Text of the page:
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From the Soccer Field to the Racecourse

By Alexis Matthiesen-Johnson

Laney Green was four years old when she first stepped out onto the soccer field for practice. While other kids were picking flowers, Laney was running around the field, always chasing the ball. Fast-forward 17 years, when the whistle blew to end the final game of her collegiate career, Laney burst into tears. Despite having accepted the fact that the season was over, and even being ready to be done in a sense, it was still a shock to her that it was finally over. Reflecting on her collegiate soccer career, she found herself grateful for the experience and proud to have finished it. Throughout her four years competing in soccer at Linfield University, Laney developed many valuable skills that carry over to her life and future endeavors.


Flexibility – in learning how to set up timelines and manage a schedule with all her involvement.

Leadership – in being selected as a captain senior year, and growing throughout the years.

Communication – in learning how to communicate with teammates effectively and kindly, both on and off the field.


Although Laney’s collegiate soccer career is now over, the sport is far from out of her life. In just a few weeks, Laney will compete in her first soccer game from the alumni side against next year’s team. She is also considering joining an indoor team or adult league in the next few years just for fun. “It’s been a big part of my life and brought me so much joy” Laney said when asked about her future with the sport. At first, Laney found herself feeling sad to have lost something that was a part of her life for so long. But allowing herself to be emotional about it drew her to start training for another sport – triathlons.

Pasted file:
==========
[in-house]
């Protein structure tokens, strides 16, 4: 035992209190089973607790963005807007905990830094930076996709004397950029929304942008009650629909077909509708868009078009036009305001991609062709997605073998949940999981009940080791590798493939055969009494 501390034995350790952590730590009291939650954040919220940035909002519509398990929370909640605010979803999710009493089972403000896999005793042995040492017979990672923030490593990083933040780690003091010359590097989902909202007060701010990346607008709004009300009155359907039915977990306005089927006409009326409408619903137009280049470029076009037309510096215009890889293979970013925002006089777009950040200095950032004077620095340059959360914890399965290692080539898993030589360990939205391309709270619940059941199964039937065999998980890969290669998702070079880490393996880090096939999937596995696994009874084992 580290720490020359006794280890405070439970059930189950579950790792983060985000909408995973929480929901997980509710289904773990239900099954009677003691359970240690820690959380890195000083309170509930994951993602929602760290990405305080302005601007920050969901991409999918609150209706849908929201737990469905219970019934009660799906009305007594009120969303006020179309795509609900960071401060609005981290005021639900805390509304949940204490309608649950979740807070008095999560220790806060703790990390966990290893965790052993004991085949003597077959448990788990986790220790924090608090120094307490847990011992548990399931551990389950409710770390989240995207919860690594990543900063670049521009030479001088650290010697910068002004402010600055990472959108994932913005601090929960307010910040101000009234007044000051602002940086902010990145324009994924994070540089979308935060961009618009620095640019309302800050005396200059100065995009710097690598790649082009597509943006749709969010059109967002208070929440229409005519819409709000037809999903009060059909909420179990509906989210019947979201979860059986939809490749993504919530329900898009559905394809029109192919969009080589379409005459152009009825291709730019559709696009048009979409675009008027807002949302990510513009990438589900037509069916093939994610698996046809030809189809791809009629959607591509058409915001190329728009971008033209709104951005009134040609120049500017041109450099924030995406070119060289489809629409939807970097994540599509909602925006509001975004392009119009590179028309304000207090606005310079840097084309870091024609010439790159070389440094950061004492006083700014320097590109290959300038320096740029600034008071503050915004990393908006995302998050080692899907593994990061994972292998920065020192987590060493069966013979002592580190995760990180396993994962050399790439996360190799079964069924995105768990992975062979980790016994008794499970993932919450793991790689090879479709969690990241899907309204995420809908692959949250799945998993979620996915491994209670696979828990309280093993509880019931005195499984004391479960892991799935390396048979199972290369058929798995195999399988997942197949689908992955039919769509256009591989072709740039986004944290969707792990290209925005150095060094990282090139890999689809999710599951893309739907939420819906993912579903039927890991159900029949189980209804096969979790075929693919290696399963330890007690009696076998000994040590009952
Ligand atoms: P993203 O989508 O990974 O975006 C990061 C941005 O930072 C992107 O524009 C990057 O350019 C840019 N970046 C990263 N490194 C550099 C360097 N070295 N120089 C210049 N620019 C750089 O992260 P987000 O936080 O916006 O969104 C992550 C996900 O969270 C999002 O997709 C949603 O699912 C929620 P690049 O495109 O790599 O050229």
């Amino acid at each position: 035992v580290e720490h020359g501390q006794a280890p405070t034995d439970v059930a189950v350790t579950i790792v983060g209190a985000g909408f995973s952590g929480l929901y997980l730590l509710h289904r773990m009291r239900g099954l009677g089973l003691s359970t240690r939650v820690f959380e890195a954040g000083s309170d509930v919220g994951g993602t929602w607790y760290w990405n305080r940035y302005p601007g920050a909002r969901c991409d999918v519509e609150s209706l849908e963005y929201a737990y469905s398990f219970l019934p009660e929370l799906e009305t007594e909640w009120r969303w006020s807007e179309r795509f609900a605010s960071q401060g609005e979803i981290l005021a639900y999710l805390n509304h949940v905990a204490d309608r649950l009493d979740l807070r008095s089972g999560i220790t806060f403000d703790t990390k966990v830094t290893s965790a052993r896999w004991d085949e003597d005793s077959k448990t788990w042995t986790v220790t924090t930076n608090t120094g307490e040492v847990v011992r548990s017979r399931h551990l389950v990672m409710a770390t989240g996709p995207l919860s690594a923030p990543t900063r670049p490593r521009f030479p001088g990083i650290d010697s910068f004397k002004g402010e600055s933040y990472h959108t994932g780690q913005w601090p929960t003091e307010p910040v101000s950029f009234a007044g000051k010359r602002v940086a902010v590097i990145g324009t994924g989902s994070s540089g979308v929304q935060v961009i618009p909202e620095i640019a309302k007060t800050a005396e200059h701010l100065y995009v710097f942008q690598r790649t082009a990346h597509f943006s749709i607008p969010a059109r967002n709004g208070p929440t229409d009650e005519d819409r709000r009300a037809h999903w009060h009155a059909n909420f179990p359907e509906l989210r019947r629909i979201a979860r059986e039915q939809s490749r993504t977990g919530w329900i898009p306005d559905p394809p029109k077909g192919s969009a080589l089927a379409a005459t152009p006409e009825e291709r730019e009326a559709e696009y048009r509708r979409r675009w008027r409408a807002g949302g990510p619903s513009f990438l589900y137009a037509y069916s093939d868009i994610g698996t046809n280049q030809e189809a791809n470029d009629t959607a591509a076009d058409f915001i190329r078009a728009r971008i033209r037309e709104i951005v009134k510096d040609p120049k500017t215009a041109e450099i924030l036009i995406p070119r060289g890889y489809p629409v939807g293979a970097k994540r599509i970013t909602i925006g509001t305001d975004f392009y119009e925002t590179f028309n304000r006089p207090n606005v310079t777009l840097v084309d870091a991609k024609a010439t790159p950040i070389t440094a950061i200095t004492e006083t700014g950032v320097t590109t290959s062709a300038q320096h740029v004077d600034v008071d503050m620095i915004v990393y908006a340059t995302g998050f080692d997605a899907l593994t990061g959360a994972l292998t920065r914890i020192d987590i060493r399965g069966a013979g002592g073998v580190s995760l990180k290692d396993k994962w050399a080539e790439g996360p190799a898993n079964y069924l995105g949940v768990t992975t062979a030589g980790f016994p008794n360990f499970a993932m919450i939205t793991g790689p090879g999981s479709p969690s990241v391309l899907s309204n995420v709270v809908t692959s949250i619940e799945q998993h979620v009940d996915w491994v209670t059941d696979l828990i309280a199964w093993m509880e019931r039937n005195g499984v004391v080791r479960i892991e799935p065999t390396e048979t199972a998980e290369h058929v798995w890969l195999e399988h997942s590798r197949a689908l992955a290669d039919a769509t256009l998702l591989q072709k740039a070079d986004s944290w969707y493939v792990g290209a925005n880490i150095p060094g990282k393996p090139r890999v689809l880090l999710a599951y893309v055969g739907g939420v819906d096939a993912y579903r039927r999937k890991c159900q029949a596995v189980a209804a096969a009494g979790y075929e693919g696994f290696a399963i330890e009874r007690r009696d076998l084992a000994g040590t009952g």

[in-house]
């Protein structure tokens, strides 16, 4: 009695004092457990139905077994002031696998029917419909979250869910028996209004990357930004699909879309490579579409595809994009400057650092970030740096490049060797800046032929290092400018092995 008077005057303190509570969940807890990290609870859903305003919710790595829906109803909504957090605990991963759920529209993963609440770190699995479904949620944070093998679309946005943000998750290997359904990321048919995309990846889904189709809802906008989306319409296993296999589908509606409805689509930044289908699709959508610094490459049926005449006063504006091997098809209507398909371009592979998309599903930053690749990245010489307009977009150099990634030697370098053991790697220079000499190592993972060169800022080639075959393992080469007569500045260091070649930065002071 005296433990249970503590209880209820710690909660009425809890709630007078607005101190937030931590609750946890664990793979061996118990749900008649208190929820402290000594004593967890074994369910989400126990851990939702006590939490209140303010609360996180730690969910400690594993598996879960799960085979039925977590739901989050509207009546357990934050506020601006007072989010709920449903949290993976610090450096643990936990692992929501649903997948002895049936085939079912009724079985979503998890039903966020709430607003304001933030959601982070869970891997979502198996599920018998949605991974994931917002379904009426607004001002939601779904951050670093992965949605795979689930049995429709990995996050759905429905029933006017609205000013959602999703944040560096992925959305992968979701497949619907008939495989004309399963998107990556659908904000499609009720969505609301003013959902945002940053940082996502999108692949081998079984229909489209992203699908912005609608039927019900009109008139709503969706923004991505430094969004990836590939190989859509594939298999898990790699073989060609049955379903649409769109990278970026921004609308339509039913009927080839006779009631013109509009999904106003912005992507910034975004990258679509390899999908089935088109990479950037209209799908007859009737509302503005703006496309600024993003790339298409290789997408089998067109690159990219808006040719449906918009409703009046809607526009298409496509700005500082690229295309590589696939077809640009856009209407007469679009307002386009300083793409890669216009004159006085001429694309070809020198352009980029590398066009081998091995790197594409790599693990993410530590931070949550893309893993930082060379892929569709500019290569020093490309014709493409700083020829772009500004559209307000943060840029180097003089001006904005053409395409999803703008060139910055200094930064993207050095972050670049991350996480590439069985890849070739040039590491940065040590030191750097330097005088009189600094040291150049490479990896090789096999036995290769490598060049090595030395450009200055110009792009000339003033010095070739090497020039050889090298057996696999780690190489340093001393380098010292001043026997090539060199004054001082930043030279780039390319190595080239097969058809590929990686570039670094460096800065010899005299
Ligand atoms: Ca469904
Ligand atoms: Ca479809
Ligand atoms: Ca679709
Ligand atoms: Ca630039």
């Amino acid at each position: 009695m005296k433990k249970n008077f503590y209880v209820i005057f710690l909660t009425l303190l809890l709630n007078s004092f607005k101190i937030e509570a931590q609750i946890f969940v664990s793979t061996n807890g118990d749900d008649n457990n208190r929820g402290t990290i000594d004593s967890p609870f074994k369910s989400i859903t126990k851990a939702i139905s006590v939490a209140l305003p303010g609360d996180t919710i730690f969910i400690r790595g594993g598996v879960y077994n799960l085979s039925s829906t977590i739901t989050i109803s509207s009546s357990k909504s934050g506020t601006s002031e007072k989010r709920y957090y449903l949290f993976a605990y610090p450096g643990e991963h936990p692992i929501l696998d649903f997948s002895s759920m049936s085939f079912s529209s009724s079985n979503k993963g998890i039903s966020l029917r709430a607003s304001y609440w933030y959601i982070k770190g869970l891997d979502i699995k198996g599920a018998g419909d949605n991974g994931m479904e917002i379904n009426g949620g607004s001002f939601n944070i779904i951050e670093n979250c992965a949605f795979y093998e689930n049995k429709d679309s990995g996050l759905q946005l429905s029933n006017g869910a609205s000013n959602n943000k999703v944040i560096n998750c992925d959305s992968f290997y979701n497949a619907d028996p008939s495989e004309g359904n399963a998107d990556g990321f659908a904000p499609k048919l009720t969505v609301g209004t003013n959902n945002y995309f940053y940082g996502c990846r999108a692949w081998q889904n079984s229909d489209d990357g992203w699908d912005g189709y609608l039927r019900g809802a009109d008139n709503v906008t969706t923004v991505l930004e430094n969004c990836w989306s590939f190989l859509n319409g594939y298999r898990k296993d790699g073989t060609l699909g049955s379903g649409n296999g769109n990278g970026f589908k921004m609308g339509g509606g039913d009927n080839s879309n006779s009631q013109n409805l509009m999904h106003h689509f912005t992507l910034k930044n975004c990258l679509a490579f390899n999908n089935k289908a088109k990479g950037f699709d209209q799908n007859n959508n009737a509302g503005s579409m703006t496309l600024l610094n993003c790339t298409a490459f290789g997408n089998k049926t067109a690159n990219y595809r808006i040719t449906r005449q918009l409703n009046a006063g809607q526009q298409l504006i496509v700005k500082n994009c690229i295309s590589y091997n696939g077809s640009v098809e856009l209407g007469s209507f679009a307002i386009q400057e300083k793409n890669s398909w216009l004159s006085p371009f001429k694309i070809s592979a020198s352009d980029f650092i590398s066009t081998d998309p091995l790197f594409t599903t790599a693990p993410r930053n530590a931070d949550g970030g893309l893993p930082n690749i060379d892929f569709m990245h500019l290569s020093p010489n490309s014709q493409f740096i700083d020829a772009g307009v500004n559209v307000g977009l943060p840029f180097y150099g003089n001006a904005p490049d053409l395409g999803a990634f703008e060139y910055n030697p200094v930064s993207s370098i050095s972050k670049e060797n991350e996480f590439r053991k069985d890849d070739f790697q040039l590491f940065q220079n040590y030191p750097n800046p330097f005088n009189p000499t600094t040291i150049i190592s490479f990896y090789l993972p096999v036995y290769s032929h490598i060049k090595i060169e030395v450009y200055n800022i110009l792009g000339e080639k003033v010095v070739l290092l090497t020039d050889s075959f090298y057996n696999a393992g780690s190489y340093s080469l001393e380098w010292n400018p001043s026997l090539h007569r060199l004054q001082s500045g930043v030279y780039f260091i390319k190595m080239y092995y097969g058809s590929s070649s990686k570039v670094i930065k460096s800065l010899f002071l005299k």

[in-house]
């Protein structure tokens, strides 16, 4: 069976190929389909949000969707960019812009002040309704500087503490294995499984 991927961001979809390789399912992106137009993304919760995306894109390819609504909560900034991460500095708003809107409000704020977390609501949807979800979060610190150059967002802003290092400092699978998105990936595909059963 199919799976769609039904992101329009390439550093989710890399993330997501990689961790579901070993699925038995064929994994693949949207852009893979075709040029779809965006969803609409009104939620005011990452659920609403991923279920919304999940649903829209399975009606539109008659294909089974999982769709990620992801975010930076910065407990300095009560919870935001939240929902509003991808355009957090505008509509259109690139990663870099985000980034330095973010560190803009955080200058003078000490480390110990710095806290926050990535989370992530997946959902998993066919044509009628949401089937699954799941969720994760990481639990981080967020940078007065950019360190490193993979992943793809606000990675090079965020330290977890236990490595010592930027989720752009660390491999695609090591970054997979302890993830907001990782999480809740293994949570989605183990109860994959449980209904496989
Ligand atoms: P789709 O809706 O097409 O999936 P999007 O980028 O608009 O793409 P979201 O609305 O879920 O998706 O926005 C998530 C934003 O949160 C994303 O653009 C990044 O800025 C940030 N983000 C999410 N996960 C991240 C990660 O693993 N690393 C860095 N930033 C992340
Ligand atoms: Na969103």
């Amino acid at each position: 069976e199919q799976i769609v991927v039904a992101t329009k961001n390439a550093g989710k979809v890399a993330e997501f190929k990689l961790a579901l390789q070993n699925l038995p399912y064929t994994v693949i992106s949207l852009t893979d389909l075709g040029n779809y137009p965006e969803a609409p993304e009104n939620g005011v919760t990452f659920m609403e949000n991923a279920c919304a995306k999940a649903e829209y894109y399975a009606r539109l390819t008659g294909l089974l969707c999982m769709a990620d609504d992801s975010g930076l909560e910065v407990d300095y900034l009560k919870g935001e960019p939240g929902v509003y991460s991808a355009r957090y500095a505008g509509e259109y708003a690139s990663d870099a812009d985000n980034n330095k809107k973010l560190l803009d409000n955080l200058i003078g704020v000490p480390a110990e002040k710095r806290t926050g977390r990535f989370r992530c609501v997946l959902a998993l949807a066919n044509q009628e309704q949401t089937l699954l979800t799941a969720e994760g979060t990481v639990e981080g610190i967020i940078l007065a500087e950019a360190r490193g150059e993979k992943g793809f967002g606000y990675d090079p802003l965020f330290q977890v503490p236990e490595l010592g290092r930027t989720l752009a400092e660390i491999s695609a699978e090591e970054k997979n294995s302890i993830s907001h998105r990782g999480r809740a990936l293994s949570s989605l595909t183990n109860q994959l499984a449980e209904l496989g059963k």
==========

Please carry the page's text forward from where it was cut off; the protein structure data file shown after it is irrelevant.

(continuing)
After her season ended in November, Laney wasted no time getting back into training. After taking about a week off, she got back into running, but for herself this time. In December, she got back into weightlifting, and by January, she was already looking ahead and training for her next competition.


She claims that there were two big moments that inspired her to start training for a triathlon. The seed was first planted over the summer before her final year of soccer. The rigorous summer training caused her to reflect on her experiences with running and realize that she’d never really been that into it. “I wonder what it would be like to do this for myself and not for soccer,” Laney found herself reflecting. A few months later, during the fall season, her plans were solidified when her boyfriend brought up the idea of competing in a triathlon. When they decided to seriously commit to it, they drew up a spreadsheet and started developing a training plan for when the soccer season was over.

With still a couple months to go until the big race day, training is going well for Laney. Through her experiences in soccer, she learned how to push herself with tough workouts and get up and get it done even when she doesn’t want to. These qualities have taken her far in triathlon training and led her to many accomplishments including completing her first half marathon, just over a month ago.


Having actually signed up for races and events keeps Laney motivated in her training. She describes herself as a “subtle competitive person” – while she may not always seek out competitions, when Laney is faced with a challenge, she always rises to it. Looking forward to her triathlon, Laney wants to perform well and hopes to place on the podium.


When asked to give one piece of advice to her freshman self, Laney said “keep your head up, you’re going to be a stronger leader in the next three years.”

And, to those who are still in their competitive sport careers, at any level of competition or experience, take a piece of leadership advice from Laney – learn to lead from any position on a team and take the time to always grow and develop your skills, which will carry you far in life.





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